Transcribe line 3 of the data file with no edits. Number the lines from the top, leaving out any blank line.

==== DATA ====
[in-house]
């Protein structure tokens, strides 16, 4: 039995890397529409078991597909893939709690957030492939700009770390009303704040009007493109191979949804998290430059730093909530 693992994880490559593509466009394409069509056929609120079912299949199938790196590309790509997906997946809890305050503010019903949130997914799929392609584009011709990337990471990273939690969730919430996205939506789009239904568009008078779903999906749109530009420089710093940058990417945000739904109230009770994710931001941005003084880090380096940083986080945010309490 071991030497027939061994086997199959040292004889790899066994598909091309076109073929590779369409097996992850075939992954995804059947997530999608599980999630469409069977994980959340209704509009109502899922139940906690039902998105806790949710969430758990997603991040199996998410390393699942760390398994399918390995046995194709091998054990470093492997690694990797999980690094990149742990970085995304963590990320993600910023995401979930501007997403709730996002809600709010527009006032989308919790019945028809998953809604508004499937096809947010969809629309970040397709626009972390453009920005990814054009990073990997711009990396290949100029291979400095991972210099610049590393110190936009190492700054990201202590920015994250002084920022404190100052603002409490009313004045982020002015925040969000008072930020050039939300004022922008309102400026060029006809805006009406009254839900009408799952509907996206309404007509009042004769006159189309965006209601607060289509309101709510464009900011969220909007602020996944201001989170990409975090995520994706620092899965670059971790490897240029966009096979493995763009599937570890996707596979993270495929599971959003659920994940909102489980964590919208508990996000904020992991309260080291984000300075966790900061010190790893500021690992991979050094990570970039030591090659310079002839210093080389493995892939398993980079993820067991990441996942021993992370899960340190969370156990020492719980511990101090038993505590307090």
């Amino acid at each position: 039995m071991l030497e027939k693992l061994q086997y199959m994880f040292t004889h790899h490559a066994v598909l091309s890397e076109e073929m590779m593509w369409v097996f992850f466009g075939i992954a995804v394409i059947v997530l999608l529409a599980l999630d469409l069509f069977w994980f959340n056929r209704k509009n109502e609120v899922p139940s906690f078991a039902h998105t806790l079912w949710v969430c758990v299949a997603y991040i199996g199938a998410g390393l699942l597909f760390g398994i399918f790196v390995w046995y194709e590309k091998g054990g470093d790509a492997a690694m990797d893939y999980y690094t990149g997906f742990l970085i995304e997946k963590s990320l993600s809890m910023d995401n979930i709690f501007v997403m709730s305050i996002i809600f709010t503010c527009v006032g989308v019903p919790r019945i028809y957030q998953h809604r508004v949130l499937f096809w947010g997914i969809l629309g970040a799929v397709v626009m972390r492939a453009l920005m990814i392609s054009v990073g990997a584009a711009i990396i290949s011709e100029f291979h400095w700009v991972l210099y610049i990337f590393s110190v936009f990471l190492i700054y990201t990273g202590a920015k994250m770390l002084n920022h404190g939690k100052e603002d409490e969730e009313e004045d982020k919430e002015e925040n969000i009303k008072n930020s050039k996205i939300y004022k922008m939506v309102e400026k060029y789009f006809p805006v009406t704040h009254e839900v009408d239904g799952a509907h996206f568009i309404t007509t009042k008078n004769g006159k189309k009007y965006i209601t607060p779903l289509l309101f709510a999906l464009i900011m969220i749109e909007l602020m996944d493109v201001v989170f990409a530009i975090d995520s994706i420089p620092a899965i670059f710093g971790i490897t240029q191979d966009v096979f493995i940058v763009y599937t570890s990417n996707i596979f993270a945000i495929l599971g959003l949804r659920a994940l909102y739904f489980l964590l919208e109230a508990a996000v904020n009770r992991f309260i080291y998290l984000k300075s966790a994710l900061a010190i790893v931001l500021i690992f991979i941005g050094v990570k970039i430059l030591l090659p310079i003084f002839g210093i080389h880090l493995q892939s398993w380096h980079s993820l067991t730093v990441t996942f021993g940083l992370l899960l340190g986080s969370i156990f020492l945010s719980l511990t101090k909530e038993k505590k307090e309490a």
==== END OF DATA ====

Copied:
């Amino acid at each position: 039995m071991l030497e027939k693992l061994q086997y199959m994880f040292t004889h790899h490559a066994v598909l091309s890397e076109e073929m590779m593509w369409v097996f992850f466009g075939i992954a995804v394409i059947v997530l999608l529409a599980l999630d469409l069509f069977w994980f959340n056929r209704k509009n109502e609120v899922p139940s906690f078991a039902h998105t806790l079912w949710v969430c758990v299949a997603y991040i199996g199938a998410g390393l699942l597909f760390g398994i399918f790196v390995w046995y194709e590309k091998g054990g470093d790509a492997a690694m990797d893939y999980y690094t990149g997906f742990l970085i995304e997946k963590s990320l993600s809890m910023d995401n979930i709690f501007v997403m709730s305050i996002i809600f709010t503010c527009v006032g989308v019903p919790r019945i028809y957030q998953h809604r508004v949130l499937f096809w947010g997914i969809l629309g970040a799929v397709v626009m972390r492939a453009l920005m990814i392609s054009v990073g990997a584009a711009i990396i290949s011709e100029f291979h400095w700009v991972l210099y610049i990337f590393s110190v936009f990471l190492i700054y990201t990273g202590a920015k994250m770390l002084n920022h404190g939690k100052e603002d409490e969730e009313e004045d982020k919430e002015e925040n969000i009303k008072n930020s050039k996205i939300y004022k922008m939506v309102e400026k060029y789009f006809p805006v009406t704040h009254e839900v009408d239904g799952a509907h996206f568009i309404t007509t009042k008078n004769g006159k189309k009007y965006i209601t607060p779903l289509l309101f709510a999906l464009i900011m969220i749109e909007l602020m996944d493109v201001v989170f990409a530009i975090d995520s994706i420089p620092a899965i670059f710093g971790i490897t240029q191979d966009v096979f493995i940058v763009y599937t570890s990417n996707i596979f993270a945000i495929l599971g959003l949804r659920a994940l909102y739904f489980l964590l919208e109230a508990a996000v904020n009770r992991f309260i080291y998290l984000k300075s966790a994710l900061a010190i790893v931001l500021i690992f991979i941005g050094v990570k970039i430059l030591l090659p310079i003084f002839g210093i080389h880090l493995q892939s398993w380096h980079s993820l067991t730093v990441t996942f021993g940083l992370l899960l340190g986080s969370i156990f020492l945010s719980l511990t101090k909530e038993k505590k307090e309490a």